Withdraw John Redmond war stamp, says Labour TD
Eamonn Moloney says An Post wrong to commemorate Irish leader
Redmond features in two stamps issued recently by An Post
Leader of the Irish Parliamentary Party John Redmond (left) with Irish nationalist politician John Dillon circa 1910. Photograph: Hulton Archive/Getty Images
The controversy over stamps featuring John Redmond took another twist today with a Labour TD Eamonn Moloney saying An Post was wrong to commemorate the Irish Party leader in the first place.
Former Fine Gael Taoiseach John Bruton has already criticised An Post for producing a stamp featuring a satirical cartoon of Redmond on a mock First World War recruitment poster.
Mr Maloney said today that An Post was wrong to produce a stamp commemorating Redmond and should immediately withdraw it.
“It is indeed appropriate to remember and commemorate the thousands of Irish boys and men who were slaughtered during World War One, but it is wrong for An Post to commemorate a politician who promoted, recruited and shamed Irishmen into killing for Great Britain.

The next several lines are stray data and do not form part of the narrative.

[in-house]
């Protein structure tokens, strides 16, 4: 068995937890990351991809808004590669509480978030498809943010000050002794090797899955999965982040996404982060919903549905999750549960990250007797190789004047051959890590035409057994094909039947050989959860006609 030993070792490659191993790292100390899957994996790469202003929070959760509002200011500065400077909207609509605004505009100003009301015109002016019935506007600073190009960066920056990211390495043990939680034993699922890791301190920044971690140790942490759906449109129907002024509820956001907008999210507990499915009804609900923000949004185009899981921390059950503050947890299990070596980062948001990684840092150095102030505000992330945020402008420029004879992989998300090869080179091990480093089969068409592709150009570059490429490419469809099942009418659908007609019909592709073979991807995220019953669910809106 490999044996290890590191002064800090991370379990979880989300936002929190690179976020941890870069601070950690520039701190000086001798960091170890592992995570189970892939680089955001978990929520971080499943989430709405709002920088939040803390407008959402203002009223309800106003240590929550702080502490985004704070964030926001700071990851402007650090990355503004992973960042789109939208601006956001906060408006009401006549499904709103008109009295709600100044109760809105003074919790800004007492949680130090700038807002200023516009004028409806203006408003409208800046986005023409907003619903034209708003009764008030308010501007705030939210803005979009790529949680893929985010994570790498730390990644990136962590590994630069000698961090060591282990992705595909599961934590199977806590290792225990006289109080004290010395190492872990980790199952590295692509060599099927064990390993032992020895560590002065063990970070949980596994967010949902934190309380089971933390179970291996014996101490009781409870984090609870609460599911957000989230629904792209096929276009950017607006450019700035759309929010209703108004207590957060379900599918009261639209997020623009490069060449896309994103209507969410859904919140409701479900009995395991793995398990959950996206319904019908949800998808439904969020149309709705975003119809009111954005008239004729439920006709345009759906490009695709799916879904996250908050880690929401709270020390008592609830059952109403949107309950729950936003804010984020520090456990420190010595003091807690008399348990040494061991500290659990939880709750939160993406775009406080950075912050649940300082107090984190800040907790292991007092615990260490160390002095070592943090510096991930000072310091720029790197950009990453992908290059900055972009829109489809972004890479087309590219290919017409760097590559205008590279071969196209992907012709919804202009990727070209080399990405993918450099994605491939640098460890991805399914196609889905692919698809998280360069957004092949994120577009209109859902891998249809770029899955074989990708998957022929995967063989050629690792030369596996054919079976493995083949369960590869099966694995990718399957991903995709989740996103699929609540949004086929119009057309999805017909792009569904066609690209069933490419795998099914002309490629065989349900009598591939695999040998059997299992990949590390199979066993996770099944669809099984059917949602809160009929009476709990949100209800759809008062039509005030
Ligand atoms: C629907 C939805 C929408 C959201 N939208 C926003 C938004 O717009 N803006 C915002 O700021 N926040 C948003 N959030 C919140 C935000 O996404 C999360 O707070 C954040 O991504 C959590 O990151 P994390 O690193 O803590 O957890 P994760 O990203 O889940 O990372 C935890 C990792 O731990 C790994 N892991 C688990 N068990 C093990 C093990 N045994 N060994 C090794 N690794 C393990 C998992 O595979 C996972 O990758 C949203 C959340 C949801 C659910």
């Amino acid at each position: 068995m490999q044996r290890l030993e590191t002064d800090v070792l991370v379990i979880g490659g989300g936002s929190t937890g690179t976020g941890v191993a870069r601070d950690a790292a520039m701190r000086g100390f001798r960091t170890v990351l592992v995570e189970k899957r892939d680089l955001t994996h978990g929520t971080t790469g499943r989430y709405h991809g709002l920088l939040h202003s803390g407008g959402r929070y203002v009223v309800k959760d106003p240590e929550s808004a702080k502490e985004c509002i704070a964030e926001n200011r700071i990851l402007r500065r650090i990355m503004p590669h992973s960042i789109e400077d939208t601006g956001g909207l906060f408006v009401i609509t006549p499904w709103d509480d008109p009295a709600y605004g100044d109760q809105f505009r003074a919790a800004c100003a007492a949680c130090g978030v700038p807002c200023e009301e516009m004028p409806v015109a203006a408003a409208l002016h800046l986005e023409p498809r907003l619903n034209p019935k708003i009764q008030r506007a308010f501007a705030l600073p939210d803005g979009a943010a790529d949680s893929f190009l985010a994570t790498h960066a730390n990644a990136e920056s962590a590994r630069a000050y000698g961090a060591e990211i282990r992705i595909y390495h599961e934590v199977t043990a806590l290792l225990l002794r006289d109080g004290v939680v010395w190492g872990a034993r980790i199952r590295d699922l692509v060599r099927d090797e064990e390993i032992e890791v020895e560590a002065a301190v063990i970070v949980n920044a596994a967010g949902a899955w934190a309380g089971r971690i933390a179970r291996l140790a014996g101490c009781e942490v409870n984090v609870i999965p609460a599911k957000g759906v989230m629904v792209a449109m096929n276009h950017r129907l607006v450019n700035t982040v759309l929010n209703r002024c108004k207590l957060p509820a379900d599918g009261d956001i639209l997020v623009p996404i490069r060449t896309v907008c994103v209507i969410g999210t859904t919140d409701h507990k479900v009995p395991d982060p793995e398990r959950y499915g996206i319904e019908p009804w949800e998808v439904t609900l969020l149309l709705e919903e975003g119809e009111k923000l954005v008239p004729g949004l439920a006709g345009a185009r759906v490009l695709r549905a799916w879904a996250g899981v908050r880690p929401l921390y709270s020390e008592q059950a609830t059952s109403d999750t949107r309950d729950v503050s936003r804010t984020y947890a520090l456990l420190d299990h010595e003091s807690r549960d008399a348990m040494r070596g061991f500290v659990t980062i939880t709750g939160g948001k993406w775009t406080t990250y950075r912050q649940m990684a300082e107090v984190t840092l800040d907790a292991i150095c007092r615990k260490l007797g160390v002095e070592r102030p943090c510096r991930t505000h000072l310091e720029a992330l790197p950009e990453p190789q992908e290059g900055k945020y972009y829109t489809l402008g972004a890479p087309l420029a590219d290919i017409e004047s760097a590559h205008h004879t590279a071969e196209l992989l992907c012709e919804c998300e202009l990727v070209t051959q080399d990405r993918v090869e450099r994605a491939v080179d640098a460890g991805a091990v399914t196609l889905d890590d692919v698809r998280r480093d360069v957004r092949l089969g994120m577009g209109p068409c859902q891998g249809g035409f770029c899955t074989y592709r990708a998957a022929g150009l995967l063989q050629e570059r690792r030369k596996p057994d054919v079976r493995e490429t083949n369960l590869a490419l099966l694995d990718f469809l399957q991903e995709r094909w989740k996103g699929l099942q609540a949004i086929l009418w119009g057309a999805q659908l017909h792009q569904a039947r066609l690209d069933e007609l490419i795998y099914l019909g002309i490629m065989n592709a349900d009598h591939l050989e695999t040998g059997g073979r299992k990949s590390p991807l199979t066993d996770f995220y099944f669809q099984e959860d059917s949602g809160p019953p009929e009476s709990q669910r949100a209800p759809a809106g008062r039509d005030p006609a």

“The 1914-1918 Word War is constantly referred to as the Great War. But, there was nothing great for the 200,000 Irish recruits who fought in it. There was nothing great for the almost 50,000 young Irishmen who were slaughtered,” said Mr Maloney.
He said An Post rightly deserved credit for producing a stamp commemorating those who died, but, the stamp commemorating Redmond who recruited these men into that war should be withdrawn.
An Post have produced two stamps featuring Redmond in recent months to coincide with the centenary of the enactment of the Home Bill and the outbreak of the Frist World War.
A 60c stamp released in May featured Redmond and the Ulster Unionist leader, Edward Carson.
The 68c cartoon stamp released a month later features the Irish leader as a cartoon character in a British recruitment poster.
Speaking at the Parnell summer school Mr Bruton described the stamp as unflattering and said that Redmond should get proper recognition for his achievement in getting the Home Rule Bill passed.
“I would have thought that if we want to look at the passage of 100 years of Home Rule next month something more constructive could have been found,” said Mr Bruton.
A spokesman for An Post said the stamps would not be withdrawn pointing out that recruitment posters “were the mass media of their day”. He said the Redmond stamps were part of a series of stamps commemorating the war and more would be issued in the coming years.